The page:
Note: Spoilers for previous books in this series.
The seventh book in the Ruth Galloway Mystery Series begins two years after the previous book. In the first six books, we met Ruth Galloway, now 45, who is a self-described overweight forensic archeologist at the (fictional) University of North Norfolk, and Detective Chief Inspector Harry Nelson of the Norfolk Police. The two teamed up to solve several crimes since Ruth is an expert on bones, and now Ruth is seconded to the Serious Crime Unit, which is headed by Nelson.
Ruth is called upon again when a plane from World War II, complete with a body inside of an American airman, is found during the course of site development for luxury condos. [In real life, thirty-seven airfields were located in Norfolk during World War II, plus a number of decoy “ghost fields.”] Although an American airbase was located in the area, Ruth doesn’t think this particular downing was just an accident; the body of this man has a bullet hole in the middle of his forehead.
The body is identified as Frederick Blackstock, who originally came from “a “posh Norfolk family,” descendants of whom still occupy their ancestral property on the edge of the saltmarsh. An inquiry reveals that Fred Blackstock did indeed go down in a plane in World War II, but not the plane in which his body was just found.
In the course of investigating what might have actually happened to Fred Blackstock, the team discovers that some members of the family are opposed to the sale of the land for site development; could they be behind this odd discovery?
Ruth is also occupied with getting her daughter Kate off to school for the first time and learning how to be a “school mom.” Kate, the daughter Ruth had with Detective Chief Inspector Harry Nelson, is now turning five. Harry’s wife Michelle allows Harry to see Kate but insists that Harry only see Ruth in a professional capacity. Ruth has had several relationships since Nelson, and is now seeing the American Frank Barker again. While Nelson resents it, he elected to stay with his wife Michelle. Nevertheless, he feels jealous:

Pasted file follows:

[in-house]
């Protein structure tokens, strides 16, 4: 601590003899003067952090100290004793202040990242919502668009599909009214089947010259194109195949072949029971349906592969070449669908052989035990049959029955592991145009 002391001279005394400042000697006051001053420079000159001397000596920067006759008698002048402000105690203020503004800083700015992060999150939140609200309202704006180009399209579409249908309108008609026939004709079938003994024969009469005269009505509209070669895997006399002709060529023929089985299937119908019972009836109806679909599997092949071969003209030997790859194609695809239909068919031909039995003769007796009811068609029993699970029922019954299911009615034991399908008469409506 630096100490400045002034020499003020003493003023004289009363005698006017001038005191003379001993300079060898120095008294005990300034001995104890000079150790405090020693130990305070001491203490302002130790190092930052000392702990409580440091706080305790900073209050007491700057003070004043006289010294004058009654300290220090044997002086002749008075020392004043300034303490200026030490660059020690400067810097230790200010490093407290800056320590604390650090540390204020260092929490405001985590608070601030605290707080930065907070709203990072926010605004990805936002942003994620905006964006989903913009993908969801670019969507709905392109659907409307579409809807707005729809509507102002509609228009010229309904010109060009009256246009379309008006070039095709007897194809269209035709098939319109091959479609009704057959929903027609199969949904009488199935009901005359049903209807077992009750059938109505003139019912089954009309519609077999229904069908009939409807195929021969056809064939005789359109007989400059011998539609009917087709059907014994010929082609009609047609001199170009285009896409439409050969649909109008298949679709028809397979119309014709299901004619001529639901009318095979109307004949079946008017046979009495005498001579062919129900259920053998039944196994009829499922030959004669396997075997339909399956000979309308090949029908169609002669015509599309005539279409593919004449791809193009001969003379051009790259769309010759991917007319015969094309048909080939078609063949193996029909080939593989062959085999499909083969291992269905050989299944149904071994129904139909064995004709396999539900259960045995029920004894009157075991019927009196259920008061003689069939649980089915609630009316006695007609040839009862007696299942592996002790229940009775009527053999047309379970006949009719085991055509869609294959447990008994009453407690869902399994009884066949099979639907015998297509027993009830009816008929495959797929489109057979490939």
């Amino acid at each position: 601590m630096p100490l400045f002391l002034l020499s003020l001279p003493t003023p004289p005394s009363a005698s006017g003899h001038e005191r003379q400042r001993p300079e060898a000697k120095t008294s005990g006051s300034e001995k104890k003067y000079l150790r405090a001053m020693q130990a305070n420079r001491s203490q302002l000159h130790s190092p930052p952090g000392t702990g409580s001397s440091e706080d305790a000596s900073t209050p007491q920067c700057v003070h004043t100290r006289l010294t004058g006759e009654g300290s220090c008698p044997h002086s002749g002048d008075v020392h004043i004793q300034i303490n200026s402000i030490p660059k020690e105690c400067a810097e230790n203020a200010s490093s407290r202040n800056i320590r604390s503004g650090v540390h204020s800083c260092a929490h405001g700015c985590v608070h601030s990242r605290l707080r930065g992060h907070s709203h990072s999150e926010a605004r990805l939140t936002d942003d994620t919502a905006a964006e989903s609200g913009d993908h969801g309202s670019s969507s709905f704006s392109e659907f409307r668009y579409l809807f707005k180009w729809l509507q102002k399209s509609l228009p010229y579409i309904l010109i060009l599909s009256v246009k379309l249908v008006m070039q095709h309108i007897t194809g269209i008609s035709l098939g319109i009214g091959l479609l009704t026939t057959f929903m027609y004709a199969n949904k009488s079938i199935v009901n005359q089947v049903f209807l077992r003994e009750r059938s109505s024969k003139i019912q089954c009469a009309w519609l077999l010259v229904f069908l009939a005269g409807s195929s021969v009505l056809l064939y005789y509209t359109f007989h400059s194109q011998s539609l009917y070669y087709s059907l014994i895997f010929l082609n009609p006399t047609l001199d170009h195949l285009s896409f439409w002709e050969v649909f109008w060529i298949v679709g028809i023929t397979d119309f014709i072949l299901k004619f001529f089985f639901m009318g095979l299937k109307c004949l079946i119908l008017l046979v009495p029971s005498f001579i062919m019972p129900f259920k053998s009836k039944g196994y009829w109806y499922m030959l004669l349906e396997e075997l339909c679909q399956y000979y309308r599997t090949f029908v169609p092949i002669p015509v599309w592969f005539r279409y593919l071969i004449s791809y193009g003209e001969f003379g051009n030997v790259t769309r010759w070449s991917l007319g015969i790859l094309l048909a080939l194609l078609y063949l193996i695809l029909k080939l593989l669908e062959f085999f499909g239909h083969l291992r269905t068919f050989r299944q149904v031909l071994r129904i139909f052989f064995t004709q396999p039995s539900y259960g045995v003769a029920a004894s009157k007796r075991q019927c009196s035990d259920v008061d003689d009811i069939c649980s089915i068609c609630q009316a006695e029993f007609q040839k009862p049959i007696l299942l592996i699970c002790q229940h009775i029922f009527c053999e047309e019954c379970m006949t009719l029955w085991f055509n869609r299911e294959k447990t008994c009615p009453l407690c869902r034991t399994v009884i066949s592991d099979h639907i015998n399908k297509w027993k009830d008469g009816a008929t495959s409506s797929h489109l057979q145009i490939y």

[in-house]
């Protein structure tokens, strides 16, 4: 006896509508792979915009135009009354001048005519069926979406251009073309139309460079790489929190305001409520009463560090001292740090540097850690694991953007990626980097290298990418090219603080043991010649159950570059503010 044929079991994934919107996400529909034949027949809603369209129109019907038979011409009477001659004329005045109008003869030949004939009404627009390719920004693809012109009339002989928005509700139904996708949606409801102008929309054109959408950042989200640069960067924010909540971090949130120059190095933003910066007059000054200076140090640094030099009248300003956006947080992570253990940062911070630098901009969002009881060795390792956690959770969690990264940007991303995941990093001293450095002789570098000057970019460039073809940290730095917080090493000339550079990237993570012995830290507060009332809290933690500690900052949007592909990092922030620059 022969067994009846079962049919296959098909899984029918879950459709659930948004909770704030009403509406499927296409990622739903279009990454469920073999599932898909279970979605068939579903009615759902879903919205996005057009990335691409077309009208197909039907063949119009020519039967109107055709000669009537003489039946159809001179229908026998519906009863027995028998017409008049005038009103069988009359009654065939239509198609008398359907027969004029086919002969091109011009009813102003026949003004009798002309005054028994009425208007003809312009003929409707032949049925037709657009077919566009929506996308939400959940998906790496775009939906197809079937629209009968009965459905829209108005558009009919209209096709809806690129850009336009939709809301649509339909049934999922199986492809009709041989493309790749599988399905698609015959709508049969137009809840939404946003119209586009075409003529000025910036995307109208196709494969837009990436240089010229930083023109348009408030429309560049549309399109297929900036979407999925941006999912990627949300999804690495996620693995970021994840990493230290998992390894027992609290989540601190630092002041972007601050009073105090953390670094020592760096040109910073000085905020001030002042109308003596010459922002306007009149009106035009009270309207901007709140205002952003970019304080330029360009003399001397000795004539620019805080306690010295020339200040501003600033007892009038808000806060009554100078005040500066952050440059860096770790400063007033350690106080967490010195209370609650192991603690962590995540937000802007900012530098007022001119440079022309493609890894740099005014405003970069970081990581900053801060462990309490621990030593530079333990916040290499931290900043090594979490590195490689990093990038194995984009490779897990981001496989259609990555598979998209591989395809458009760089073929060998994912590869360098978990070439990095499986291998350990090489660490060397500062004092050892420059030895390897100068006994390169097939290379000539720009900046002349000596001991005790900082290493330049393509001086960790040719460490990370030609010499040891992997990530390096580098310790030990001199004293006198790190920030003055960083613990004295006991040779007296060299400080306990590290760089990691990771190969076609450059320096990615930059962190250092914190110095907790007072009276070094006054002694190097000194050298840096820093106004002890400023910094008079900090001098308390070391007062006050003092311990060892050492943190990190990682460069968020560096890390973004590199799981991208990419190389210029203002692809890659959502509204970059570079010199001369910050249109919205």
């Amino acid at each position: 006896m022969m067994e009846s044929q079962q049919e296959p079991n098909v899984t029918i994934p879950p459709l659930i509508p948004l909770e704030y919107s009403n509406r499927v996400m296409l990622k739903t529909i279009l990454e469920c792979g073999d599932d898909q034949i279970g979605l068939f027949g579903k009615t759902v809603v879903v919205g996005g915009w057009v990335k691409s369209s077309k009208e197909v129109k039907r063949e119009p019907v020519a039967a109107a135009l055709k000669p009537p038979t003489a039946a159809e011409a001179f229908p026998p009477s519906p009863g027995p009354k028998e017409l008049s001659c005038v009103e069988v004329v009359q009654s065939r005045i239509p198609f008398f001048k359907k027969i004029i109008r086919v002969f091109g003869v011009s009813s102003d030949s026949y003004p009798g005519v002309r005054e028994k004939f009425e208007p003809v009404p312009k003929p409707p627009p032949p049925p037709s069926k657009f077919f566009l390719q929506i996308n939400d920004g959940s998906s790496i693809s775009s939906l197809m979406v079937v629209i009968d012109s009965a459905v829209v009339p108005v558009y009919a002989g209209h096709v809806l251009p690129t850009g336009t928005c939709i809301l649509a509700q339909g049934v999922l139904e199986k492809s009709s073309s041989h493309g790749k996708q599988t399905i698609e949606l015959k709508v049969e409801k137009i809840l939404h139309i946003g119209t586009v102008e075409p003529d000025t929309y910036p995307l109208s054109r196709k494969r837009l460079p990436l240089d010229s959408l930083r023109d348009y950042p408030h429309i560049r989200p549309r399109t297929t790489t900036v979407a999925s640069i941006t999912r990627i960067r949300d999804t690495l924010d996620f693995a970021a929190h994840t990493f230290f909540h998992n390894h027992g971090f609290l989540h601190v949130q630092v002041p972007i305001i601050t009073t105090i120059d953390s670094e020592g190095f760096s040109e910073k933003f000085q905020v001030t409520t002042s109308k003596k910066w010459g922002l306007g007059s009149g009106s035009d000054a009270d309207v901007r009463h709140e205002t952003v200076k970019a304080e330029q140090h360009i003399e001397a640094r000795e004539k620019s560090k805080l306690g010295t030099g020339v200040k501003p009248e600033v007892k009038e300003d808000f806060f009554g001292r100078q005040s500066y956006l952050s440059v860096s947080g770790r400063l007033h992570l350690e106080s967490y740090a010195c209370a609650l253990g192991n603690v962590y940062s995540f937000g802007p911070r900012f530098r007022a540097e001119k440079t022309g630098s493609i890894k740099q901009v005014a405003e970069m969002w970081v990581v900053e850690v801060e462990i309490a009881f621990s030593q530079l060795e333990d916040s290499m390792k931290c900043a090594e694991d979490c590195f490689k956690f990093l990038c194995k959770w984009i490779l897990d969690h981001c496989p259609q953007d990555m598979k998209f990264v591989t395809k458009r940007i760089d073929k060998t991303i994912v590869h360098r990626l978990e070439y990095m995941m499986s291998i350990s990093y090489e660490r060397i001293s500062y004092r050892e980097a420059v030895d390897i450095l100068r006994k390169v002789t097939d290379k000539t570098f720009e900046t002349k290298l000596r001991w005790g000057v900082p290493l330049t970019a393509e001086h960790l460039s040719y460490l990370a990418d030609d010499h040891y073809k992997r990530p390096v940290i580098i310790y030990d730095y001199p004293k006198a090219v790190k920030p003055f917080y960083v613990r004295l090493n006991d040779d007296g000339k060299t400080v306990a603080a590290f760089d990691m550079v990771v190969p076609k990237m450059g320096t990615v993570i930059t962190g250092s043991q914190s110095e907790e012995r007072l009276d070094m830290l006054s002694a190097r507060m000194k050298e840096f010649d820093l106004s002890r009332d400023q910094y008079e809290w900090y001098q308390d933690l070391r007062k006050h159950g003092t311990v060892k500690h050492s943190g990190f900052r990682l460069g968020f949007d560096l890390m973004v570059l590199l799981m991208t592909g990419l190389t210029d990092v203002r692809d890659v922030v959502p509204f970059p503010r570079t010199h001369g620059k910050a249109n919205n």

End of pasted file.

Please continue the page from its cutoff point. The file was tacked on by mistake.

“He wants Ruth and Katie for himself, waiting for him in that little house on the edge of the marshes. Be he does at least acknowledge that he has no right to think this way.”
Members of Nelson’s crime team are also recurring characters, and we learn that Judy, one of Nelson’s detective sergeants, is heavily pregnant with her second child by Cathbad (Ruth’s good friend and Kate’s godfather). Dave Clough and Tim Heathfield are also in relationships. All of them are juggling the demands of their professional duties with the needs of their private lives.
Two of the characters encounter life-threatening dangers in this story as they close in on what happened in that field, and one of them almost dies. It causes all of the characters to take a new look at how they really feel about one another.
Evaluation: I really like this series, with its well-drawn characters who seem very much like real people. Both Nelson and Ruth have wonderfully wry senses of humor. I also love that one comes away from these books learning a great deal more than how to commit a murder. In this story, we learn both about the “ghost fields” of World War II, and the earlier “ghost fields” that Ruth is exploring in her ongoing digs at a 4,000 year-old Bronze Age site in the area.
Published in the U.S. by Houghton Mifflin Harcourt, 2015